Abner: I am not really focusing on gender equality work but of course I am always trying to be mindful when we do things in our work, we try to make a balance. Whenever possible we also challenge gender advocates to be more sensitive not only about women with disabilities but also men with disabilities. Particularly in the area of families, for example in the Philippines’, the laws favour women because there is no due process to give also an opportunity for men to provide his worth within the family and if a man has a disability this can be a further challenge. 

How important is it for the voices of women with disabilities to be heard in the disability equality and gender equality movement?

©CBM
This is 25 year old Evelyn who is affected by severe scogliosis. Thanks to support by MACOHA (CBM partner in Kenya) she was able to attend school and also received a tricycle to facilitate mobility. With the loan she received, Evelyn is now able to earn some money with a small business. Evelyn is strongly supported by her family.
Maegan: It is crucial for the voices of women with disabilities to be heard in the disability equality and gender equality movement! The disability equality and gender equality movements are accepted as separate movements but by them being separate, it excludes women with disabilities who identify with both movements. Each individual has multiple identities; it is almost impossible to single out one identity when multiple identities makes a person. There must be a deliberate intention to include cross-disabilities and gender intersectionalities.

Madezha: Until very recently, only men were in management positions in the organizations of people with disabilities. Nowadays, this situation is changing. Not only are there organizations of women with disabilities exclusively but as well in the mixed gender organizations of people with disabilities there are women in the positions of leadership. It means that we have taken a few steps forward, but there is still a need to change many women's authoritarian leadership style learned from men.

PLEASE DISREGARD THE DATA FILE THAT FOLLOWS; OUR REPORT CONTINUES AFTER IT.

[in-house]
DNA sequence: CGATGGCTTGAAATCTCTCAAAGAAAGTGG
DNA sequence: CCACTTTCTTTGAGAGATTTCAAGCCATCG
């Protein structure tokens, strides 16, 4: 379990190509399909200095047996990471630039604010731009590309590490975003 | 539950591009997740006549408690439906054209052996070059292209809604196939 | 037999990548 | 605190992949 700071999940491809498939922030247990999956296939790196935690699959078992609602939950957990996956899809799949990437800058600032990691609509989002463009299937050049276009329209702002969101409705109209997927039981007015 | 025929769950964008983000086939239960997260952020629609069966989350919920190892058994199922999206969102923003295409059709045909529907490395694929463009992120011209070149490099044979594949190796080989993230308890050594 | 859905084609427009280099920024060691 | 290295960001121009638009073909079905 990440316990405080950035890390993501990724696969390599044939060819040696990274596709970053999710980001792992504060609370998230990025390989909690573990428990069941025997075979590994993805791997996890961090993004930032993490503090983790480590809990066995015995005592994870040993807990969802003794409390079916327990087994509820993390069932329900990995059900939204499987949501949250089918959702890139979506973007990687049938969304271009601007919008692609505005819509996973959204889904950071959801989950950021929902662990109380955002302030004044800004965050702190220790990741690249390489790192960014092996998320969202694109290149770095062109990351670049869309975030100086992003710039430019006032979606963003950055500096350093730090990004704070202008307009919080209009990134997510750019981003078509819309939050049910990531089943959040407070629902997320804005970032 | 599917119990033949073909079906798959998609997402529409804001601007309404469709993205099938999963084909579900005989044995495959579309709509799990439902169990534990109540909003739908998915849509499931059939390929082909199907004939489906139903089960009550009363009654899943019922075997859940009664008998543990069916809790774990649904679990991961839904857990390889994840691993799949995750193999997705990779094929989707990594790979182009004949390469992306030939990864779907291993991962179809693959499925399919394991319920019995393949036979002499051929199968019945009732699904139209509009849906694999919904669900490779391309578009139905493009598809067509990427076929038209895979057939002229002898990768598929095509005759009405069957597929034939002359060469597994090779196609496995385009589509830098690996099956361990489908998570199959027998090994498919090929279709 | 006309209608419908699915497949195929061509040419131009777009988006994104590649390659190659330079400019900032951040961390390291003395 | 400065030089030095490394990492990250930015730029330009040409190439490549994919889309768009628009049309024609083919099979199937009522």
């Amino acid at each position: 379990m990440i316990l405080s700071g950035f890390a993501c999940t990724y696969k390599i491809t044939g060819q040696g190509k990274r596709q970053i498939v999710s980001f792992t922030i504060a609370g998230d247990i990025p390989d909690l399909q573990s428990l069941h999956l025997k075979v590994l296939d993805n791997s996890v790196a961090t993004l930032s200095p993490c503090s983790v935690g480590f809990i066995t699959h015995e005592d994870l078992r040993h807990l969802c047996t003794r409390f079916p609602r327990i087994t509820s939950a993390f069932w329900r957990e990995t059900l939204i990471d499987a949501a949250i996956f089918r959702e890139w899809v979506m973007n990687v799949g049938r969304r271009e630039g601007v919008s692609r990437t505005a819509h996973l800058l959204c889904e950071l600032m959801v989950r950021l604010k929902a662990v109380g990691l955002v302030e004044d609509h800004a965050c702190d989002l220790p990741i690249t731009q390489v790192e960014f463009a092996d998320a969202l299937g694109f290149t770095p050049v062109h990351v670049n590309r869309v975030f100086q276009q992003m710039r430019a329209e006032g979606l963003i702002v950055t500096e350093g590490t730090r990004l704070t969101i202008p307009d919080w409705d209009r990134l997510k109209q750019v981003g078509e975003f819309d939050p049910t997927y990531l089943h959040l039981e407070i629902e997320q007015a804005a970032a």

Lars: The voices of women with disabilities need to come out much louder in the broader strive for gender equality. Women with disabilities can contribute their stories to the movement which will help a great deal in understanding underlying reasons for marginalisation and exclusion from society. Equally important, women with disabilities can inspire other members of society/whether men or women/because they often had to overcome even more challenges than men with disabilities to fight for their rights.

As a woman with a disability what can you contribute to improving gender and disability equality?

©CBM
CBM's partner, the Fundacao do Caminho in Brazil runs the ECAI school for the deaf, which is integrated into a regular private school, offering vocational training programmes for the deaf. With CBM support since 2001 the number of students increased and work was extended to blind and deaf-blind children. This image shows a woman reading Braille in the rehabilitation centre.
Maegan: As a Deaf woman, I can raise awareness about the intersectionalities of gender and disability through my work as the Disability Inclusive Development Learning Coordinator for CBM. I will be working with CBM’s Senior Advisor for Disability and Gender Equality to explore best practices on the inclusion of disability inclusive development and gender equality.